Canterbury’s post-earthquake recovery should focus more on health and happiness, the manager of a major wellbeing initiative says.
“We need to make an investment in ourselves, otherwise we’ll reach the point where our houses are fixed, but we fall over,” All Right? manager Sue Turner said.
The All Right? campaign was launched last year by the Canterbury District Health Board and the Mental Health Foundation to promote health and wellbeing after Canterbury’s earthquakes.
Turner said research carried out for the project found Cantabrians were not looking after themselves enough.
A survey of 800 residents in February and March this year found two-thirds of respondents were still grieving for what had been lost in Christchurch.
Another two-thirds felt tired and less than half said they regularly slept well.
Turner said the results showed fatigue was really starting to set in for many people.
“People are more tired than they were when we did our last lot of research in 2012 and are doing less to look after themselves,” she said.
“It seems people are not sleeping as well, not doing as much physical activity . . . they’re not as connected to nature and not eating as well.”
International research showed it could take between five and 10 years to recover from a disaster emotionally, but Canterbury’s situation was more complicated because of the ongoing aftershocks and rebuild delays.
“It’s tiring living in a broken city and it’s also tiring waiting, waiting, waiting for things to happen with your house.”
The 2012 research by All Right? showed most respondents felt the city’s recovery had been too focused on buildings and infrastructure rather than on people, and similar results had come through in this year’s survey, Turner said.
She said those wanting to kickstart their own recovery could consider entering an event like the Summer Starter 10 kilometre fun run between New Brighton and Redcliffs, which would be held for the first time on November 30.
The event, which is being organised by The Press and is supported by All Right?, ticked “all the boxes” for improving wellbeing, including connecting with other people and doing physical activity.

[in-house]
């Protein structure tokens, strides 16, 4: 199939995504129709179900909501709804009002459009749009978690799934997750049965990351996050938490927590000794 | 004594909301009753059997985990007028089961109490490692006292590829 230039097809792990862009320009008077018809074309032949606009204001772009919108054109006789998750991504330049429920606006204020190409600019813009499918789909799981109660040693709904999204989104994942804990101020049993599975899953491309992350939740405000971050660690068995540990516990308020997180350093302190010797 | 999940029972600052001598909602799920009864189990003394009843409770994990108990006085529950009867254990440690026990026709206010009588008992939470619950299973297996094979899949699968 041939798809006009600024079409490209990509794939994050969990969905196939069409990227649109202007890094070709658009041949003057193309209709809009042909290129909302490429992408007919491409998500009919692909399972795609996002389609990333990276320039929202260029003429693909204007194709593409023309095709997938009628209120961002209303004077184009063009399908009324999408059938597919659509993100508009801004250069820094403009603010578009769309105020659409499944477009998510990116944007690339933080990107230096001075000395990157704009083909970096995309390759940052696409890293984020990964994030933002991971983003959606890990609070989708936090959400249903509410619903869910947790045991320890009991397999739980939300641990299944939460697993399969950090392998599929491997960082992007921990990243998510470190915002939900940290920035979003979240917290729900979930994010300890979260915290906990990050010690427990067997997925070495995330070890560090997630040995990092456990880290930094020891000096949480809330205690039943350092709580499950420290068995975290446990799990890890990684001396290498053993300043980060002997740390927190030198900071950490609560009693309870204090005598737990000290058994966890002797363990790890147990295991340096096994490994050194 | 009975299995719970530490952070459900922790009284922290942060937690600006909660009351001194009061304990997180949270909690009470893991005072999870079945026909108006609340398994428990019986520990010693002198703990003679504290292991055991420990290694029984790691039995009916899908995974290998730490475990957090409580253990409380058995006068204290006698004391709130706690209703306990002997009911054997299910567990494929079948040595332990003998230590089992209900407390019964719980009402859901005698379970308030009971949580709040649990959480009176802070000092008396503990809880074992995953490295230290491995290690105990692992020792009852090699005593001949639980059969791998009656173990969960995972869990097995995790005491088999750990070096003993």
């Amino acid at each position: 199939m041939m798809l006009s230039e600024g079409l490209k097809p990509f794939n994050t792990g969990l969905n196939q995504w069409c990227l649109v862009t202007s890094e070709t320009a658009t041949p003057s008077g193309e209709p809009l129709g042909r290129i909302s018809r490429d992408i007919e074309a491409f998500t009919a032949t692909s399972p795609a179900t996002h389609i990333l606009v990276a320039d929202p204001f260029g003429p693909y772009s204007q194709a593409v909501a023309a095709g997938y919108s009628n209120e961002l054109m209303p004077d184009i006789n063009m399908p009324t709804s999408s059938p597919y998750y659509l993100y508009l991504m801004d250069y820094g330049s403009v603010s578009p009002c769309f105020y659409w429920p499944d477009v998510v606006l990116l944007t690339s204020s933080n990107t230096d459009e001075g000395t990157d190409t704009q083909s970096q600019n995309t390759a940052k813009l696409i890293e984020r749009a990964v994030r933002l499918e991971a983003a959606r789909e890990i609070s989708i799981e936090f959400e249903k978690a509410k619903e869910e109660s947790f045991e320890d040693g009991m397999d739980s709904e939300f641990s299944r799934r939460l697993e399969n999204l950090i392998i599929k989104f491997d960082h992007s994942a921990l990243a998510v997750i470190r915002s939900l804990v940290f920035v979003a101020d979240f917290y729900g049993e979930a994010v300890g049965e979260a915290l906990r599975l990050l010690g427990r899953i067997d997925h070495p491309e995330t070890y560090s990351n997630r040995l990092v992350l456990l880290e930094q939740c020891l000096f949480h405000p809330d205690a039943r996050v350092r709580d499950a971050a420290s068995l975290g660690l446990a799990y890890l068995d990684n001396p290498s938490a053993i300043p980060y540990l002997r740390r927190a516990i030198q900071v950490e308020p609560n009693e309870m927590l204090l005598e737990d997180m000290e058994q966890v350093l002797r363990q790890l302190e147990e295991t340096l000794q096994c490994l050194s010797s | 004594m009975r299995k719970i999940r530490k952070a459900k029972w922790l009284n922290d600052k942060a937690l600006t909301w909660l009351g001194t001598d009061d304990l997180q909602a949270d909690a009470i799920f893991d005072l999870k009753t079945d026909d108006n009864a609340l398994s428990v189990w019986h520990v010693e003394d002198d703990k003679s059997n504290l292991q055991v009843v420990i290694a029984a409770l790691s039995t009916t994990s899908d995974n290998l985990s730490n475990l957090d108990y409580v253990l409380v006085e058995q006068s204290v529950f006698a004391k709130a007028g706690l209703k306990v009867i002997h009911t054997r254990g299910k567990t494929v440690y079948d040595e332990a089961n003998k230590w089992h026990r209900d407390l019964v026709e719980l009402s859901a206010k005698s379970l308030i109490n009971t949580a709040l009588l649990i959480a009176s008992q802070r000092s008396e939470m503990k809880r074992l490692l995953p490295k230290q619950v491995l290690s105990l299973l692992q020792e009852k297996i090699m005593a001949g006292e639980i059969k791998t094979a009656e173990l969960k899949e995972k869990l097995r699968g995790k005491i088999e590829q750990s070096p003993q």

“It’s really important to have these boosts to our wellbeing. People are looking for stuff to do with other people, that also connects them to the recovery of Christchurch,” Turner said.
“It’s not going to solve everything for everybody, but [it] can make a difference to how people feel.”
The event is also supported by businesses with an interest in the region, including PlaceMakers Riccarton, State Insurance, Smiths City and More FM.
Each business will be entering teams and supporting a nominated charity.
Christchurch’s inaugural Summer Starter 10km fun run will be held on November 30, starting in New Brighton and finishing in Redcliffs.
Registration opens on September 30 and $3 from every entry will go to charity. Go to summerstarter.co.nz for more information.
HOW PEOPLE FEEL
Key issues for Christchurch residents:
– 67 per cent are still grieving for what Christchurch has lost
– 65 per cent are feeling tired
– 44 per cent are struggling to come to terms with what has happened following the quakes
– 66 per cent felt their life has been normal over the last year
– 48 per cent feel they regularly sleep well.
To read more about health, well-being, and the Summer Starter, head to press.co.nz